Fermented foods are having a big moment, prompted in part by a flood of new research on the human microbiome — the ecological community of microorganisms living in the human body — and the benefits of probiotic foods. One of the fastest rising stars on this scene is kefir, an ancient fermented milk beverage believed to have originated in the Caucasus Mountains.
The very first kefir grains — a semi-solid complex of microorganisms, proteins and liposaccharides — probably arose spontaneously. The exact details of kefir's advent remain shrouded in history but it seems likely that kefir was originally discovered by nomads, who used animal skins to carry milk from their sheep or camels. The fresh milk served as a food source for microorganisms present in the animal skins, and a symbiotic colony of bacteria and yeasts (or SCOBY) eventually formed, turning the containers into natural fermentation tanks.
Although it dramatically altered the flavor and texture of fresh milk, fermentation also greatly extended its shelf life without refrigeration. Early kefir consumers learned to strain the grains out of the soured milk and use them to ferment the next batch. These living colonies — gelatinous, walnut-sized blobs resembling cauliflower florets — were carefully nurtured, often passed down through generations.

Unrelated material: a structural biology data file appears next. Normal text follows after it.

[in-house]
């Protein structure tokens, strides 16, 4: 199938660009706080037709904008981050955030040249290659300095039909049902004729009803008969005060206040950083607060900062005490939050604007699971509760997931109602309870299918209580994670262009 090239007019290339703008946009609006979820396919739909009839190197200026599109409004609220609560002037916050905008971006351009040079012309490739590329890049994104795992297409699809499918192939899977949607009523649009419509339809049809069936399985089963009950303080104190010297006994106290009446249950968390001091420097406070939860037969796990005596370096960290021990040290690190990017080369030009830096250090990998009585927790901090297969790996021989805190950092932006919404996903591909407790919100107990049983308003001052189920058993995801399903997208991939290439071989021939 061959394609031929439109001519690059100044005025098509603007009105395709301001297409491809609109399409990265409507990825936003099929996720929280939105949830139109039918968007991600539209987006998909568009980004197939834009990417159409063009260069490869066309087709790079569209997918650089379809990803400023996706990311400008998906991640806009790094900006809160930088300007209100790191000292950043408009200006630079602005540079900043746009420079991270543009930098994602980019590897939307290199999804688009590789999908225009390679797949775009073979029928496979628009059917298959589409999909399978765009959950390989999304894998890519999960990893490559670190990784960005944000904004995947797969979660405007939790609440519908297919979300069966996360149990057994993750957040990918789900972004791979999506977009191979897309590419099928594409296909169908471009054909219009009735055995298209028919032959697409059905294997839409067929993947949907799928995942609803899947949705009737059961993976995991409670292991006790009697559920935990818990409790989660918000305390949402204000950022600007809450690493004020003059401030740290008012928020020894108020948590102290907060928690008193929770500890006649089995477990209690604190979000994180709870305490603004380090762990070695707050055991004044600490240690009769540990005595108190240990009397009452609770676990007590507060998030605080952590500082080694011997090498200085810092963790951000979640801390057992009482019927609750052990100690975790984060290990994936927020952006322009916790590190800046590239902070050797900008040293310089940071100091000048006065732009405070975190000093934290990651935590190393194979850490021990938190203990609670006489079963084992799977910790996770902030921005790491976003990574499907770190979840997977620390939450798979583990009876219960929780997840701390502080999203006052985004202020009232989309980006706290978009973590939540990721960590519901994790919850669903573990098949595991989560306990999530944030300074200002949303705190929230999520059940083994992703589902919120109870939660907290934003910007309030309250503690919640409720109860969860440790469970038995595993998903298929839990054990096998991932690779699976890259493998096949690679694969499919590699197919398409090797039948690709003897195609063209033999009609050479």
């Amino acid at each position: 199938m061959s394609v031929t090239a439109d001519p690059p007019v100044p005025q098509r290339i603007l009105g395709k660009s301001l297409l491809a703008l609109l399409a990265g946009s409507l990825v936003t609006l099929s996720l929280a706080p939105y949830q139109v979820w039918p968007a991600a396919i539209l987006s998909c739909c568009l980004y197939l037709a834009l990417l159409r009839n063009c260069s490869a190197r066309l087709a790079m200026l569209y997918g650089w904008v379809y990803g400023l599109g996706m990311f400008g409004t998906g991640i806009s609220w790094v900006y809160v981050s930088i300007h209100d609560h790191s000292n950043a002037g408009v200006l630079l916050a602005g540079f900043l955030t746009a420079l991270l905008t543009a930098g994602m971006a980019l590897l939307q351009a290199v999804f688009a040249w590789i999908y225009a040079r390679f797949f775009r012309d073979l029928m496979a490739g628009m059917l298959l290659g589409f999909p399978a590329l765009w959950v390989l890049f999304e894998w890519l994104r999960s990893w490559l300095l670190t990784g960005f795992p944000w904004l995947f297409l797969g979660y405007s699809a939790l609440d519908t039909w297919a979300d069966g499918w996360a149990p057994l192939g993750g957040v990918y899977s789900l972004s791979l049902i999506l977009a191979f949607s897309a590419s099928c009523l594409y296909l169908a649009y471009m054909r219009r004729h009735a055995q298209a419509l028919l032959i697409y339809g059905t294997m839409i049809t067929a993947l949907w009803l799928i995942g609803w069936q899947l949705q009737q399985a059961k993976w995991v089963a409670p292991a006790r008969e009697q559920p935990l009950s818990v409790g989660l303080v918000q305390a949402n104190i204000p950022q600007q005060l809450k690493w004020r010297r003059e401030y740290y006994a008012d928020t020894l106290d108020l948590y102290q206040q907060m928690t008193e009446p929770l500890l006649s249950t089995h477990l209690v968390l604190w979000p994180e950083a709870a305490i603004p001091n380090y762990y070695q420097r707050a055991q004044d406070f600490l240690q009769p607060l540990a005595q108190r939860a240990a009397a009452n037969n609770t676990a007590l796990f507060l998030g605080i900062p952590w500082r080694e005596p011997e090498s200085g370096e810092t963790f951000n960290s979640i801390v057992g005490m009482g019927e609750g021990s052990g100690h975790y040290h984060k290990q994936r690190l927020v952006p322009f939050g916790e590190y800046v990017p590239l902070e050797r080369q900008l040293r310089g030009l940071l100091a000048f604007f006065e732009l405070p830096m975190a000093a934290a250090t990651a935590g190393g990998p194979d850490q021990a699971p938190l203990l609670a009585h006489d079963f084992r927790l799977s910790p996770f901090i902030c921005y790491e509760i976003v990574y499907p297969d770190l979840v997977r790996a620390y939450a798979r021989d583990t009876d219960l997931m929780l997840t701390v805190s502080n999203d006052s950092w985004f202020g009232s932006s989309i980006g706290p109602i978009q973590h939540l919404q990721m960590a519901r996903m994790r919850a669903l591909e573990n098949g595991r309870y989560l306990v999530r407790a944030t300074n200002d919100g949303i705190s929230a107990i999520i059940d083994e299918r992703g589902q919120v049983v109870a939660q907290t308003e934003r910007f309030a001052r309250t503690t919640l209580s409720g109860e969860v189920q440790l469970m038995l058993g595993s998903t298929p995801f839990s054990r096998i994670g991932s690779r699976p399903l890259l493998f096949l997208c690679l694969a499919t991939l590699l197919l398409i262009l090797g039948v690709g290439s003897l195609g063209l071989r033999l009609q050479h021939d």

Kefir is similar to yogurt, but the two differ in several important ways. In both, lactobacillus bacteria digest lactose in milk, producing lactic acid. But kefir also involves yeasts that produce carbon dioxide and ethanol as they multiply, which means that in addition to having the tartness or sourness we associate with yogurt, kefir is also slightly carbonated and contains small amounts of alcohol. Commercially produced kefir is usually processed to remove the alcohol. Home-brewed kefir, however, can range from 0.5-percent to 2-percent alcohol, depending on how long it is allowed to ferment. As a rule of thumb, the fizzier it is, the more alcohol it contains.
Kefir may also be lower in residual lactose than yogurt. In both cases, longer fermentation allows bacteria to digest more lactose. In yogurt, however, increasing lactic acid levels lower the pH, which eventually inhibits the bacteria's activity and slows fermentation. In kefir, yeasts and their by-products buffer some of the lactic acid's acidity, allowing bacteria to continue to work on the lactose. (The bacteria return the favor by creating conditions that are favorable to yeast growth).
Kefir's reputation as a functional food extends back hundreds of years. It was traditionally believed to improve digestion, boost well-being and enhance longevity. More recently, it's been put forth as a treatment for everything from allergies to tuberculosis to heart disease, although evidence for these uses is largely anecdotal.
Modern research confirms kefir's role as a probiotic food. The beneficial microorganisms it contains inhibit the growth of pathological microorganisms (both in foods and in the digestive tract), enhance digestion of other foods, and synthetize valuable nutrients such as B12 and vitamin K. Preliminary research in vitro and in animal models also suggests possible anticarcinogenic, immune-stimulating and cholesterol-lowering effects. But with kefir, researchers face some unique challenges.